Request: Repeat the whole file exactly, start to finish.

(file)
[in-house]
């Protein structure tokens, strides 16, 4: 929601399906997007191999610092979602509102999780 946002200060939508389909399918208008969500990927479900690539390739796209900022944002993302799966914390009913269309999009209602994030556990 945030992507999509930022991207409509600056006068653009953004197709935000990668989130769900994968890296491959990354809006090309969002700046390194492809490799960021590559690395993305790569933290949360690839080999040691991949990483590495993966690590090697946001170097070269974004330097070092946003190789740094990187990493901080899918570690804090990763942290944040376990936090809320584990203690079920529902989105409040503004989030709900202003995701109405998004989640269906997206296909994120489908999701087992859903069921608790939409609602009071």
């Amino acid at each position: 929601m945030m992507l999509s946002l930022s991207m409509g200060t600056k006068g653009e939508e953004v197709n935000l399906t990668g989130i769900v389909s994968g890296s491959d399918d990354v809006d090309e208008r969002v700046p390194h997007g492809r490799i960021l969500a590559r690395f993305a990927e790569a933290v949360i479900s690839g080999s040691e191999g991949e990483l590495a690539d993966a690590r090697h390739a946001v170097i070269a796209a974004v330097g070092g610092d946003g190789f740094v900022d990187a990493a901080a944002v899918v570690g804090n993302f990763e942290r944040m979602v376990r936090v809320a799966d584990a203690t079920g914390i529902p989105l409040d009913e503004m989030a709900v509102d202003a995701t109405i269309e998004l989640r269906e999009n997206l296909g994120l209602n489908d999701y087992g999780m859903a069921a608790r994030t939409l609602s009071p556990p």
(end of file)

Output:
[in-house]
């Protein structure tokens, strides 16, 4: 929601399906997007191999610092979602509102999780 946002200060939508389909399918208008969500990927479900690539390739796209900022944002993302799966914390009913269309999009209602994030556990 945030992507999509930022991207409509600056006068653009953004197709935000990668989130769900994968890296491959990354809006090309969002700046390194492809490799960021590559690395993305790569933290949360690839080999040691991949990483590495993966690590090697946001170097070269974004330097070092946003190789740094990187990493901080899918570690804090990763942290944040376990936090809320584990203690079920529902989105409040503004989030709900202003995701109405998004989640269906997206296909994120489908999701087992859903069921608790939409609602009071």
């Amino acid at each position: 929601m945030m992507l999509s946002l930022s991207m409509g200060t600056k006068g653009e939508e953004v197709n935000l399906t990668g989130i769900v389909s994968g890296s491959d399918d990354v809006d090309e208008r969002v700046p390194h997007g492809r490799i960021l969500a590559r690395f993305a990927e790569a933290v949360i479900s690839g080999s040691e191999g991949e990483l590495a690539d993966a690590r090697h390739a946001v170097i070269a796209a974004v330097g070092g610092d946003g190789f740094v900022d990187a990493a901080a944002v899918v570690g804090n993302f990763e942290r944040m979602v376990r936090v809320a799966d584990a203690t079920g914390i529902p989105l409040d009913e503004m989030a709900v509102d202003a995701t109405i269309e998004l989640r269906e999009n997206l296909g994120l209602n489908d999701y087992g999780m859903a069921a608790r994030t939409l609602s009071p556990p």